“The Terrible Old Man” by H. P. Lovecraft
Three thieves decide to visit the Terrible Old Man, known for being rich and feeble. There are many rumors about him in Kingsport and people usually stay away. The three thieves aren’t from Kingsport, so they see him only as a target.
This story can be read in the preview of Complete Lovecraft. (select in table of contents)
“Moon-Face” by Jack London
The narrator hates John Claverhouse especially his optimistic view of life, his laugh, and his name. He knows that it’s an irrational hatred, but instead of ignoring the man, he obsesses over him, making it his aim to destroy Claverhouse’s life.
This is the first story in the preview of Moon-Face & Other Stories.
“Turning Point” by Jeffery Deaver
Michael sits in the back of a taxi. He has his backpack and wears a stocking cap and gloves. He’s unemployed but there’s still work to do. He gets out at a dark, empty lot. His real destination is about twenty minutes away. He’s checked his backpack; he has everything he’ll need.
The beginning of this story can be read in the Amazon preview of “Turning Point”
“A School Story” by William Trevor
Markham tells his classmates the same story over and over, and they always want to hear it. He asked his father how his mother died. He said they were out hunting with a group in Florence. His gun went off accidentally, killing his wife. Markham doesn’t believe the story. Within six months, his father married his deceased wife’s sister.
This story can be read in the preview of The Collected Stories. (58% into Kindle preview)
“Foxy and Tiggs” by Justina Robson
Foxy, a humanoid foxling, and Tiggs, a velociraptor, are on the scene of a murder. They’re detective inspectors for the hotel where it took place, so this is a big case for them. The victim seems to have been drowned, then dropped from a height.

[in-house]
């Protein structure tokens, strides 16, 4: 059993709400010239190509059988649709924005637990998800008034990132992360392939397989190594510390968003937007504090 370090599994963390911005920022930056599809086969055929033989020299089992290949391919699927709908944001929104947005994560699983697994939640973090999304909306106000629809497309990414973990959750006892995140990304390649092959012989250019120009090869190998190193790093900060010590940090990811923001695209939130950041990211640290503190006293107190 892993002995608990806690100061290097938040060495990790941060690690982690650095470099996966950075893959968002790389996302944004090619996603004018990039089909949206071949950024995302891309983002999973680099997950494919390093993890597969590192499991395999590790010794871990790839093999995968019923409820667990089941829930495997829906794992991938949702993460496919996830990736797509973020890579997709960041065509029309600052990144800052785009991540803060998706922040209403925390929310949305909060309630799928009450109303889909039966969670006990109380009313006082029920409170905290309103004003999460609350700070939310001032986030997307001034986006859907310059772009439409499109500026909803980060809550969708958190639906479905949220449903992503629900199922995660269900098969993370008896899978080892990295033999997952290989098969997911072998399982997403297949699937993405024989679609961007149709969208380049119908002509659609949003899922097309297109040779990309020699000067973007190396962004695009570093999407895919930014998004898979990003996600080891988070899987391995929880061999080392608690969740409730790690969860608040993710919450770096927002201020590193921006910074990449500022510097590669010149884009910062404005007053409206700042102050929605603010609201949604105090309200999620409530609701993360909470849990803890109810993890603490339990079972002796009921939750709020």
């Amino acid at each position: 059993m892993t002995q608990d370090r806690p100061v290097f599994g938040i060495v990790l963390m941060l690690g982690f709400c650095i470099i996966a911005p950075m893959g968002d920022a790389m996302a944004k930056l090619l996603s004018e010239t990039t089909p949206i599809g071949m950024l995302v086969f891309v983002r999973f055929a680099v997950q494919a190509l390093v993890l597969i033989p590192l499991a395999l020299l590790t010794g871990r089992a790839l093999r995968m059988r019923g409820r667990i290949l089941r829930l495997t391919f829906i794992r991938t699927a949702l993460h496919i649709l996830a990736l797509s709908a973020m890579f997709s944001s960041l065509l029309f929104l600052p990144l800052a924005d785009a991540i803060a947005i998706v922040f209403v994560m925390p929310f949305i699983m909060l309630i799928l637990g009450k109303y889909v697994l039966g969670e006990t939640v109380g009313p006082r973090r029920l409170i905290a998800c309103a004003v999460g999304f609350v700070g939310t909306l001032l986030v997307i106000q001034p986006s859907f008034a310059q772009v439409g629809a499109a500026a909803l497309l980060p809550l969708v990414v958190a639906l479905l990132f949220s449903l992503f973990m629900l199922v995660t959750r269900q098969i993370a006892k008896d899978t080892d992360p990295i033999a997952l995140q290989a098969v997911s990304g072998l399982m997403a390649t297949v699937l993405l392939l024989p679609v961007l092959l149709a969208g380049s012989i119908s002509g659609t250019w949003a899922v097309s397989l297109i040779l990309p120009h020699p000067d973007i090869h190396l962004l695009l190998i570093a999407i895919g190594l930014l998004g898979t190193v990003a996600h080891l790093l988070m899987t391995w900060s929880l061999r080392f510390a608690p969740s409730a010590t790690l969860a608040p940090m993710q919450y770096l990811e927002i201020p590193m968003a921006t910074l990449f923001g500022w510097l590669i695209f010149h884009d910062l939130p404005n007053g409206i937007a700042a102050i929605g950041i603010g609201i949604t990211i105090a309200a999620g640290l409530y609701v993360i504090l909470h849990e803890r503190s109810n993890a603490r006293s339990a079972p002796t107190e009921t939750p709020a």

This is the first story in the preview of Infinity’s End. (23% into preview)
“The Cat’s Paw” by Stanley Ellin
Mr. Crabtree has taken a room in a boarding-house because it’s near the public telephone in the hallway. This allowed him to include the phone number on a job application. He was a perfect match for the job description, and he’s anxiously awaiting a response. Two weeks later, a call with a job offer comes through. It seems an ideal position.
This story can be read in the preview of The Speciality of the House. (53% into Kindle preview)
“Night Run” by Shannon O’Cork
Brad has reached the eight mile of a twelve mile race. He’s in the lead, but he hears the footfalls of someone gaining on him. Only Patterson could challenge him at this point, but Patterson must be dead by now. Brad maintains his pace and thinks about his grudge against Patterson.
“Night Run” is in Tales From Ellery Queen’s Mystery Magazine.
“Lamb to the Slaughter” by Roald Dahl
Mrs. Maloney’s husband comes home from work in a bad mood. He eventually tells her that he’s leaving her. She is dazed by the news. She automatically starts getting supper ready. She selects a frozen leg of lamb from the deep freeze.
“Justice” by Pamela Blackwood
William can’t sleep. He’s sore from work and his bed is empty. He gets up, goes outside, and sits on his front porch. He imagines Hannah coming back to him. There’s a terrible barking of dogs down the road. The next day, he hears there was a killing near his place.
The first few pages can be read in the Amazon preview of Best American Mystery Stories 2020.
“Markheim” by Robert Louis Stevenson
Markheim goes to a shop under the guise of looking for a present for someone. He really has murder on his mind, so he can then steal the dealer’s money and goods.
“The Caballero’s Way” by O. Henry
A ranger, Lt. Sandridge, searches for the Cisco Kid, a murderer with a quick temper and quick draw.
“The Perfect Murder” by Jeffrey Archer
A married man who’s having an affair sees a man leaving the home of his mistress. He confronts her and they argue, leading to him accidentally killing her. Another man is arrested for the crime.
“A Good Man is Hard to Find” by Flannery O’Connor
An extended family is headed to Florida for a vacation. The grandmother wants to go to Tennessee instead, so she talks about an escaped murderer—The Misfit—who is suspected to be on his way to Florida.